Six Month SITREP

What I’ve learned about myself in my first six months abroad. 

Six months ago today we moved into our dream Georgian farmhouse on a working farm in a tiny village about 20 minutes from Tim’s work here in England. I fell in love with the massive 300 year old brick farmhouse when I first saw it online nearly a year ago. Fate was on my side and it stayed empty for six months and waited for us. We fell in love with the house even more when we saw it in person in May and three weeks later, we moved in. 

Six months in and we’ve finally made this house a home. Our furniture arrived in August and with the arrival of December, the Christmas season and our plethora of visitors, I’m happy to say we’ve made it nice and cozy. I truly love it here and after long days and weeks of traveling around Europe (I know… rough life haha), I feel blessed that this is home. I’ve learned a lot about myself living in a new country and in the country.

I can make friends anywhere…or so I’ve been told. 

Tim’s coworker’s wife was the first to take me out and about in England in our first month here and she would often find me having a nice conversation with a person in a shop or restaurant or even on Fourth of July. “You can make friends anywhere” she said laughing and it never occurred to me that she was right. In fact, I was really concerned about coming to England as far as friends go. It took me a long time to cultivate the amazing friendships I had back home in Corona and before I had them, I went through a really dark period of being very lonely. It’s hard when you work from home and don’t get out of the house very much. So when we moved here, I was determined to not let that happen again and I started trying to make this foreign land feel like home as soon as I could. The first week we were here I was really fortunate to sit next to my now good friend, Courtney at orientation. She and her husband had arrived not more than a week before we did and we instantly hit it off.  Since then, we’ve joined a group on base for other couples without kids and have also made friends with Tim’s team of coworkers. And as with California,  swing dancing has brought us some wonderful friends too and we go out social dancing more than we ever did at home. 

I can explore alone and not have a panic attack

For those of you who don’t know me too well, I have GAD or generalized anxiety. It’s especially prevalent when I’m in loud, unfamiliar places like cities and crowds. I usually like to take Tim anywhere I go and I half-joke that he’s my emotional support husband. But when we travel for Tim’s work, I can’t have him with me as he’s in meetings or the office, so unless I want to spend days on end in strange hotels in foreign cities, I need to put on my big girl pants and explore on my own. And to my surprise, I’ve been totally fine with it. I always take it slow, grabbing a cup of coffee or a pastry in a cafe while working on the blog, or heading into a museum where it’s not weird to be alone anyway. Sometimes I shop or sometimes I just wander and take photos. But I always give myself time to recoup and if I’m feeling too overwhelmed I head back to the hotel room for a mid-day break. It’s actually a wonderful way to travel and I’m learning so much not only about the world around me, but about myself.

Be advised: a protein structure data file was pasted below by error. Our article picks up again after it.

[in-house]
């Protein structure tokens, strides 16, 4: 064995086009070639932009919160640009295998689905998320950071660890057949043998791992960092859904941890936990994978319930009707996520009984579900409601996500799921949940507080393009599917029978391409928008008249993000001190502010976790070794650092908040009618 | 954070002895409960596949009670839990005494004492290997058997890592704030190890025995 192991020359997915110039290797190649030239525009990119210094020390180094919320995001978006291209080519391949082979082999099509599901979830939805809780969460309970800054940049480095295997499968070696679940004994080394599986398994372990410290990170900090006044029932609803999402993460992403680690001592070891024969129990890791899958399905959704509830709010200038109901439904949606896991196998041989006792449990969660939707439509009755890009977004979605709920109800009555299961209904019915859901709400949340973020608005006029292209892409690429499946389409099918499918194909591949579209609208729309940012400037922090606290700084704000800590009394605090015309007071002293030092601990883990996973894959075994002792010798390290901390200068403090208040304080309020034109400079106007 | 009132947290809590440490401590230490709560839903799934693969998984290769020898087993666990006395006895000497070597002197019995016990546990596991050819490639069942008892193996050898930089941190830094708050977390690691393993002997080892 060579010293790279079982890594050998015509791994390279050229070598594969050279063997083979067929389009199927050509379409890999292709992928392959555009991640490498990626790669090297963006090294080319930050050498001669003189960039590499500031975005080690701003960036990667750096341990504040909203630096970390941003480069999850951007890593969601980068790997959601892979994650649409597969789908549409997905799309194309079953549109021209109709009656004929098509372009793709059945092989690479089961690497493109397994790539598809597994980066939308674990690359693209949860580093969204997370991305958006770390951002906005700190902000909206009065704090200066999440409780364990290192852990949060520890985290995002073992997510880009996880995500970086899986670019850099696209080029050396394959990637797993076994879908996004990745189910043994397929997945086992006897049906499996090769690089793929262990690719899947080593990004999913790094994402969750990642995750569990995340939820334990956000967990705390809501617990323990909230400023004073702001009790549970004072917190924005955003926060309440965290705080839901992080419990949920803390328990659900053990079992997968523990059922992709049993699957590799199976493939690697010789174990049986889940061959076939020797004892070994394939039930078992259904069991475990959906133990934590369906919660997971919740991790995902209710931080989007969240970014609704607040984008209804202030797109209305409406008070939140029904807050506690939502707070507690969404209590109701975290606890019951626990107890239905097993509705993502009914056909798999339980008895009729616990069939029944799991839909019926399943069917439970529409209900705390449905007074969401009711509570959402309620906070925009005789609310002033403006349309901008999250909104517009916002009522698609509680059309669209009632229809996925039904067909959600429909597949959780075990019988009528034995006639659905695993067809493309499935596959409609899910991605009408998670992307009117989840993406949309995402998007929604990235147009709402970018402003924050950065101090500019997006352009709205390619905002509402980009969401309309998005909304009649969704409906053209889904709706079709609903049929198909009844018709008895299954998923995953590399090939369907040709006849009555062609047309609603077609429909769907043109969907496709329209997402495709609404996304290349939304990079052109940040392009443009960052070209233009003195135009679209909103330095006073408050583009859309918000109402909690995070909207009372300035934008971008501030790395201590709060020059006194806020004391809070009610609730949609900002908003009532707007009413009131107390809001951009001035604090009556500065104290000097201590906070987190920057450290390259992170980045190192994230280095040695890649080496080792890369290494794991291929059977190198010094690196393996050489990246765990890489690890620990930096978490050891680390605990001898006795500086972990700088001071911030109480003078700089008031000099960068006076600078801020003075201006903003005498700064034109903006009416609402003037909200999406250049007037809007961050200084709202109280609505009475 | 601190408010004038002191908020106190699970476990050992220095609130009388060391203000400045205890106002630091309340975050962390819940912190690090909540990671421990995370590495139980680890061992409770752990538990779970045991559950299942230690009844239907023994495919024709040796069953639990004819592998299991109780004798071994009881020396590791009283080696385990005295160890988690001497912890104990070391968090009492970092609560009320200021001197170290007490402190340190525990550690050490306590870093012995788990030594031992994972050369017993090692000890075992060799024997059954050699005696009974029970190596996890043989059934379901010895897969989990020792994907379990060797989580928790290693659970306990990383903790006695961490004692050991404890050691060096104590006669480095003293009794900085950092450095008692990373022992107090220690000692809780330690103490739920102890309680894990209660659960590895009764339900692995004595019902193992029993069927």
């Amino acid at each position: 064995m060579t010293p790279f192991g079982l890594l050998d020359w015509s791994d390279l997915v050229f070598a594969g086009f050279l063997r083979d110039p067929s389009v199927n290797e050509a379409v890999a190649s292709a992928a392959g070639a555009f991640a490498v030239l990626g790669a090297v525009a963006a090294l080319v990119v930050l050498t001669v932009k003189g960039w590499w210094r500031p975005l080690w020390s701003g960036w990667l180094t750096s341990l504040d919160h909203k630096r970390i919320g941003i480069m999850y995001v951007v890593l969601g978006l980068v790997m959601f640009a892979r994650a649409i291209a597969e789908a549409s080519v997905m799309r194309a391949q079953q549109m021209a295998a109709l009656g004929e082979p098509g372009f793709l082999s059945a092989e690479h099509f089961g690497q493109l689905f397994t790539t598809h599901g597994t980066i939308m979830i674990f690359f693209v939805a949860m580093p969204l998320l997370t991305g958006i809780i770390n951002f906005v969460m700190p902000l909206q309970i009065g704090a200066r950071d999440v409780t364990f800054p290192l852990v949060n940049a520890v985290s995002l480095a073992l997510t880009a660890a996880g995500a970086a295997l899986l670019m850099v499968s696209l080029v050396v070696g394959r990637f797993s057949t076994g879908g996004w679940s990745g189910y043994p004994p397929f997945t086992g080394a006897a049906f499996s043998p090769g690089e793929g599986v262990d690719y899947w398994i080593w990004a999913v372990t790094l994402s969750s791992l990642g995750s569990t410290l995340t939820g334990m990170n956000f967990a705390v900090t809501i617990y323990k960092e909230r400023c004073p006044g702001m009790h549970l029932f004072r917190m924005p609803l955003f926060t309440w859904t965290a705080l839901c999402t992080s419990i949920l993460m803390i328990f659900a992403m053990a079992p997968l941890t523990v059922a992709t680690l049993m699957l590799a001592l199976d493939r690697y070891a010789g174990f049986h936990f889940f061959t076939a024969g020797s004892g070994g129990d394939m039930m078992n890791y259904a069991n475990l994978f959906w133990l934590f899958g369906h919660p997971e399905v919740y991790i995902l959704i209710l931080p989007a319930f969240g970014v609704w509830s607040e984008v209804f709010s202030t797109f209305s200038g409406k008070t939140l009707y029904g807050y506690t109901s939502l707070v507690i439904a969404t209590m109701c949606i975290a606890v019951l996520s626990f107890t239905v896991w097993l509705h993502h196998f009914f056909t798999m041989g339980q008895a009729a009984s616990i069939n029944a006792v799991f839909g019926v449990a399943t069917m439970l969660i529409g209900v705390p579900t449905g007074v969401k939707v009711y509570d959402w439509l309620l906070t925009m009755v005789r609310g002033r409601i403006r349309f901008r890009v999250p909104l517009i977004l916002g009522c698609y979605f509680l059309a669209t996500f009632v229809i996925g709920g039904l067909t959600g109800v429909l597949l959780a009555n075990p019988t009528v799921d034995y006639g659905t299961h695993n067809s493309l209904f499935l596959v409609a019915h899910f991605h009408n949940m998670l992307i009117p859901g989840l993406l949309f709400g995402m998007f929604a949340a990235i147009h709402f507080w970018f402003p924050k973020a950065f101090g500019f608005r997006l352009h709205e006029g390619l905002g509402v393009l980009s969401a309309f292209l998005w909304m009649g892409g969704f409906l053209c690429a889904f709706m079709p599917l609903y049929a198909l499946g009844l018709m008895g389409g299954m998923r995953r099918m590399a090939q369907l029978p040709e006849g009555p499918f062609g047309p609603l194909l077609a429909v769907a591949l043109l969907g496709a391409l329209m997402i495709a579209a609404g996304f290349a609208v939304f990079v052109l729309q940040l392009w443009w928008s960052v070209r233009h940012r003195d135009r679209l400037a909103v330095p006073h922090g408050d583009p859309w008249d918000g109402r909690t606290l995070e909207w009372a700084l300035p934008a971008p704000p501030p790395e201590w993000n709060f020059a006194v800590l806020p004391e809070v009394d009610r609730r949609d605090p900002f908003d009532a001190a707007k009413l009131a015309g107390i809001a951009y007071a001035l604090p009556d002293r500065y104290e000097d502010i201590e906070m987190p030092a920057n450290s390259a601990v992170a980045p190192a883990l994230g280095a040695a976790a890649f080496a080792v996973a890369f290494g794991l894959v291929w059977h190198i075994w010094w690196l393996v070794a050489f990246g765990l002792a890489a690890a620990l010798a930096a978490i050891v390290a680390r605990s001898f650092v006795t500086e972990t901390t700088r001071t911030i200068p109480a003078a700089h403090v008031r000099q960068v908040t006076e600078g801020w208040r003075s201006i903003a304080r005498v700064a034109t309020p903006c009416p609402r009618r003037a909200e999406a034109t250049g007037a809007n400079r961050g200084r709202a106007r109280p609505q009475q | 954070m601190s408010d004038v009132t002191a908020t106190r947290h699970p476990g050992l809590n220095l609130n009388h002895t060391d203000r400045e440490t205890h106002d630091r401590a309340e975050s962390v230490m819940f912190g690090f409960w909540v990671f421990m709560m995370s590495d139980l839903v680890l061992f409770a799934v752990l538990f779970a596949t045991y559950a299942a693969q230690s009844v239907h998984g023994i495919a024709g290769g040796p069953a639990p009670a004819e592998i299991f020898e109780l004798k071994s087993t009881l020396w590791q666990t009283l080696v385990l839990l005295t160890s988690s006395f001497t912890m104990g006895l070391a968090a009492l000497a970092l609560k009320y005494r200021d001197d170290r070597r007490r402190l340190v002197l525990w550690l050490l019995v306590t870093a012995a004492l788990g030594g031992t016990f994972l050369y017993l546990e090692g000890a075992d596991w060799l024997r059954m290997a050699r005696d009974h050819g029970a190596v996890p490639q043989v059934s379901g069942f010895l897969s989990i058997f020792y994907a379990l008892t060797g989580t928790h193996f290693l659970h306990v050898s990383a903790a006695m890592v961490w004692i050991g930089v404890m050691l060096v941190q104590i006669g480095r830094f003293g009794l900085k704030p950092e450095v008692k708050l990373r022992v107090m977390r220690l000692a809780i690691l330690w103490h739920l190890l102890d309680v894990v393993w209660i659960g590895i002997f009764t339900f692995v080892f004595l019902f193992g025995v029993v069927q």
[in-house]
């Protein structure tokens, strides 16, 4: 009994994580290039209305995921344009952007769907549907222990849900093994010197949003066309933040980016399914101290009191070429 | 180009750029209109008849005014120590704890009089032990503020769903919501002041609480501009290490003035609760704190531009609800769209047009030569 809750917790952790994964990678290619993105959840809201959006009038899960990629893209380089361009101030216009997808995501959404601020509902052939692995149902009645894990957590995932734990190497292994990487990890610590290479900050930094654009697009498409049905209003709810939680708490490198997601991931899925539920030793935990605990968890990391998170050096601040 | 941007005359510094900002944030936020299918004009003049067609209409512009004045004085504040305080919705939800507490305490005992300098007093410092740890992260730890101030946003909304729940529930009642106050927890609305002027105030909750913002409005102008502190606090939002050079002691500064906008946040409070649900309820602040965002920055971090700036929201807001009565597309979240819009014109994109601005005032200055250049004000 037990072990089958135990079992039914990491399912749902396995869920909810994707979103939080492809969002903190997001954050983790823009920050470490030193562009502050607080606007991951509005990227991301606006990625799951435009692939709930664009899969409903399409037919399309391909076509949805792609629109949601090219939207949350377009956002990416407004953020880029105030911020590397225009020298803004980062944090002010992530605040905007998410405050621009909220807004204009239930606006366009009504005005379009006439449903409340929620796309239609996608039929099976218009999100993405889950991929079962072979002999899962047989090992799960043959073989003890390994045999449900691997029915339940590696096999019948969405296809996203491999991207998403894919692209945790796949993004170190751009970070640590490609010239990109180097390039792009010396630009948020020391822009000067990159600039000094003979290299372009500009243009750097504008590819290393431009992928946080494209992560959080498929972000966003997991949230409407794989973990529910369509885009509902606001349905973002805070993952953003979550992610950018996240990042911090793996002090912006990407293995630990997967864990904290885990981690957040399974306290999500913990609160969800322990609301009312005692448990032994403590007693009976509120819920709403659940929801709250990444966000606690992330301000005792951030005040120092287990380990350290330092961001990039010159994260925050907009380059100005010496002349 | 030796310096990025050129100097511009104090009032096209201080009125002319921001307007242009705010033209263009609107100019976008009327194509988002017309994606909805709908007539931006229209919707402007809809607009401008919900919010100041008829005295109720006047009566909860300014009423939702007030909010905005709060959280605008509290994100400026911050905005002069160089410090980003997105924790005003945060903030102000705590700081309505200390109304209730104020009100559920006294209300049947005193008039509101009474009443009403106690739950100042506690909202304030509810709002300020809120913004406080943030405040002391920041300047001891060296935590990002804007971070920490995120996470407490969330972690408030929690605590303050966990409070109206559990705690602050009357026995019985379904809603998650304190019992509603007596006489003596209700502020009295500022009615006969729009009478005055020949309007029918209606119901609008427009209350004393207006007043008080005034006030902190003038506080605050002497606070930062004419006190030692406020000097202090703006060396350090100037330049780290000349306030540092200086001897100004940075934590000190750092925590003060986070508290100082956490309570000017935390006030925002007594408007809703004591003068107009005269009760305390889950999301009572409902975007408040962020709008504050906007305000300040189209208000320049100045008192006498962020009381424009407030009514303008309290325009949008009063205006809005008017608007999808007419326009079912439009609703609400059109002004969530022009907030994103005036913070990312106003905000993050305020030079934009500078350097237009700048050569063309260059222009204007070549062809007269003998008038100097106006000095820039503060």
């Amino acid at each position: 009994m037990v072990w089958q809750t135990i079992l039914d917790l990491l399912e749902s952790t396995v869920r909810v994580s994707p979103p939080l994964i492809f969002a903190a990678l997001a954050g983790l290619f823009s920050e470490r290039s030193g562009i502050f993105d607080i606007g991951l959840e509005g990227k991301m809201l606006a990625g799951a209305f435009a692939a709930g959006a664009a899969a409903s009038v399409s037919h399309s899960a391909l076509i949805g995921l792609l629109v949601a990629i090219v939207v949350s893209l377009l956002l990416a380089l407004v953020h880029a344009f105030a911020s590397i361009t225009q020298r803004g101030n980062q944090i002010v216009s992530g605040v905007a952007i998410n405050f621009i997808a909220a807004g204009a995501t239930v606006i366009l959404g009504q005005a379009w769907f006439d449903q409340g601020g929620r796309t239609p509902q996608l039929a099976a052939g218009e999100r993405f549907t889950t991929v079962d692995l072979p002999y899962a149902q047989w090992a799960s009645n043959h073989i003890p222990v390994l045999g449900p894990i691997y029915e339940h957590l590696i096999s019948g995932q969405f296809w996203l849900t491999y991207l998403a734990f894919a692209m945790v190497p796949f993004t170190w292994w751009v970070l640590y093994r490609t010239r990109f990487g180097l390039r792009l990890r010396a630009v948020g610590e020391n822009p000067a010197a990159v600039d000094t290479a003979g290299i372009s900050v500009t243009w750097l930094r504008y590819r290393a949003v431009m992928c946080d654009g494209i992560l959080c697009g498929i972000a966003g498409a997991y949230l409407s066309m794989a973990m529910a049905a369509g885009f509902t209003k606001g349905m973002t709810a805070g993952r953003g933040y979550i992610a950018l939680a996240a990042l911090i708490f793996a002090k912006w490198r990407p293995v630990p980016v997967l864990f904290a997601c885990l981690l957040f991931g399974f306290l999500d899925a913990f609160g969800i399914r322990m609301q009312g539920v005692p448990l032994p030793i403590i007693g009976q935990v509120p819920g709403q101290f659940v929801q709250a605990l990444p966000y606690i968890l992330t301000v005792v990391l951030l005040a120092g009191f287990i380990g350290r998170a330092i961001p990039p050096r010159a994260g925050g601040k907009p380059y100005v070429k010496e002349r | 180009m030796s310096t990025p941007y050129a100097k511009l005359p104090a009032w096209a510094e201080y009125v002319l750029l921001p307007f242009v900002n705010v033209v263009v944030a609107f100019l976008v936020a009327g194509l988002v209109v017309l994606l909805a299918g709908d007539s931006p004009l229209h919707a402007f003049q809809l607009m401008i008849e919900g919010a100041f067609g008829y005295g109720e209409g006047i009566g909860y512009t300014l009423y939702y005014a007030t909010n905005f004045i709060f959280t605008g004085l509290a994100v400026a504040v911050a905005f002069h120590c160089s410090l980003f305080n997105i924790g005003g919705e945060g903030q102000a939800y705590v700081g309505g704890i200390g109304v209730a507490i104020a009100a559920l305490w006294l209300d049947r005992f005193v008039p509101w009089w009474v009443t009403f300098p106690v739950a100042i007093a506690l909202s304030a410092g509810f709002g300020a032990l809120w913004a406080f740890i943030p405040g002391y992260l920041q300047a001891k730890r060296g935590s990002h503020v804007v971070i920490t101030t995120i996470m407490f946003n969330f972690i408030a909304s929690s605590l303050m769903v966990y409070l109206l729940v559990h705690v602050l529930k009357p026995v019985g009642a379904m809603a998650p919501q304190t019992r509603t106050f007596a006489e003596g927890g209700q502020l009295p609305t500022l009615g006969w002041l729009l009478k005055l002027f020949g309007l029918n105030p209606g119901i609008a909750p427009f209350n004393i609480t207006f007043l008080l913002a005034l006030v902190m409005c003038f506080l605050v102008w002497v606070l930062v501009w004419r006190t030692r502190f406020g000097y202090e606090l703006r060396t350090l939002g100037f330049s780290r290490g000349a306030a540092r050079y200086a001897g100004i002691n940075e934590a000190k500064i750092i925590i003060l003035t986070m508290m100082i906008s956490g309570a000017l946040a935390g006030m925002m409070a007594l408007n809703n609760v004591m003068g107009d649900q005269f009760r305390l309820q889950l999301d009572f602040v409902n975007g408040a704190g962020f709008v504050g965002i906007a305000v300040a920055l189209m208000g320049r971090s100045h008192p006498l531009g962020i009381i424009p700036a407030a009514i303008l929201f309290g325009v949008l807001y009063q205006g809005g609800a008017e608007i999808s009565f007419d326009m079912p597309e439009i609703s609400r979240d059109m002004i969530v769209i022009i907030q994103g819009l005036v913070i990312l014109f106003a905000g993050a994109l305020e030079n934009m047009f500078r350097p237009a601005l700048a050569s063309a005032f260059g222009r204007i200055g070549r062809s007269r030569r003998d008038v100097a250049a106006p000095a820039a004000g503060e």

I’m actually pretty happy being a homemaker…
most of the time…

 I had to quit my job when I left the states since they couldn’t support me working over here and I was devastated. But I was also excited to see the new opportunities that would arise over here. Tim and I talked before we even left California and determined that for the best quality of life, I wouldn’t get an office or day job I couldn’t do remotely because then I couldn’t travel with him for work or take vacations due to limited days off work. And the whole reason we moved to England, was to travel. I had always said that I didn’t ever want to be a stay at home wife unless we could afford for my to go shopping all the time as otherwise I’d be very bored. But to my surprise, I’m not bored at all. I keep myself busy with housework (a three story farmhouse is a lot to clean), cooking dinner, grocery shopping and of course working on this blog and attempting to expand it more all the time. To be honest, I  still struggle from time to time  with not having a job, but I’m also really enjoying my life now.

I’m totally channeling my Snow White side

“You’re seriously the real life Snow White” my friend Kelsey said to me as we strolled through the 2.5 acres of my yard. I had just told her that I wanted to put a little star on top of the tiny pine tree growing in the corner of our yard with little food presents for the hares and pheasants that live in our yard. 

I’ve always loved animals but living in the country has given me a whole new appreciation for them.  I love waking up, throwing open the curtains and seeing little blue tits on the bird feeder outside my window, or peering outside just in time to see a barn owl swoop over the front/back yard from the canal on the edge of our property. It’s truly very magical. 

I’ve named a west one-eyed bunny that lives in our yard and have named him Onion. And of course my pheasant brood, the most I’ve counted in our yard at once is 34. Yes. 34 pheasants. They’re safe here in my yard and I’m glad that they can congregate here away from the hunters. In fact, right now I can hear them outside the window talking to one another from the trees as they take shelter from the wind in the waning evening light. 

Feedback… for those of you who’ve lived over seas, what did you learn about yourselves that you didn’t know when you lived stateside. I’d love to hear. 

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